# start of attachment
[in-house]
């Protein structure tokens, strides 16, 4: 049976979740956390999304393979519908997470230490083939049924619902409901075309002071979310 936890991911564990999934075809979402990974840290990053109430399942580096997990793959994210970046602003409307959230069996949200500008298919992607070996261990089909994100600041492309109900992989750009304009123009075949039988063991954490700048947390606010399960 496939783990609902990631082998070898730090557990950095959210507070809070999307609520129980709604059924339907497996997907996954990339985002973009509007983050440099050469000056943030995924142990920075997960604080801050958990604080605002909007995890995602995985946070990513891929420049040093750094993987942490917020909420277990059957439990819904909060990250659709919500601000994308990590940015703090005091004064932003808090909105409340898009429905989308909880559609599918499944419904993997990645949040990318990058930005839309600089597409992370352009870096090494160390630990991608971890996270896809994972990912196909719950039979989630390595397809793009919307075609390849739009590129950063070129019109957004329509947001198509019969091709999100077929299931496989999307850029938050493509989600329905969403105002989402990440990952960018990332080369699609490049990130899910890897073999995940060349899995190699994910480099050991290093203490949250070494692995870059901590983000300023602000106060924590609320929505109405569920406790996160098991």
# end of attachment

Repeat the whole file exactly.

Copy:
[in-house]
């Protein structure tokens, strides 16, 4: 049976979740956390999304393979519908997470230490083939049924619902409901075309002071979310 936890991911564990999934075809979402990974840290990053109430399942580096997990793959994210970046602003409307959230069996949200500008298919992607070996261990089909994100600041492309109900992989750009304009123009075949039988063991954490700048947390606010399960 496939783990609902990631082998070898730090557990950095959210507070809070999307609520129980709604059924339907497996997907996954990339985002973009509007983050440099050469000056943030995924142990920075997960604080801050958990604080605002909007995890995602995985946070990513891929420049040093750094993987942490917020909420277990059957439990819904909060990250659709919500601000994308990590940015703090005091004064932003808090909105409340898009429905989308909880559609599918499944419904993997990645949040990318990058930005839309600089597409992370352009870096090494160390630990991608971890996270896809994972990912196909719950039979989630390595397809793009919307075609390849739009590129950063070129019109957004329509947001198509019969091709999100077929299931496989999307850029938050493509989600329905969403105002989402990440990952960018990332080369699609490049990130899910890897073999995940060349899995190699994910480099050991290093203490949250070494692995870059901590983000300023602000106060924590609320929505109405569920406790996160098991």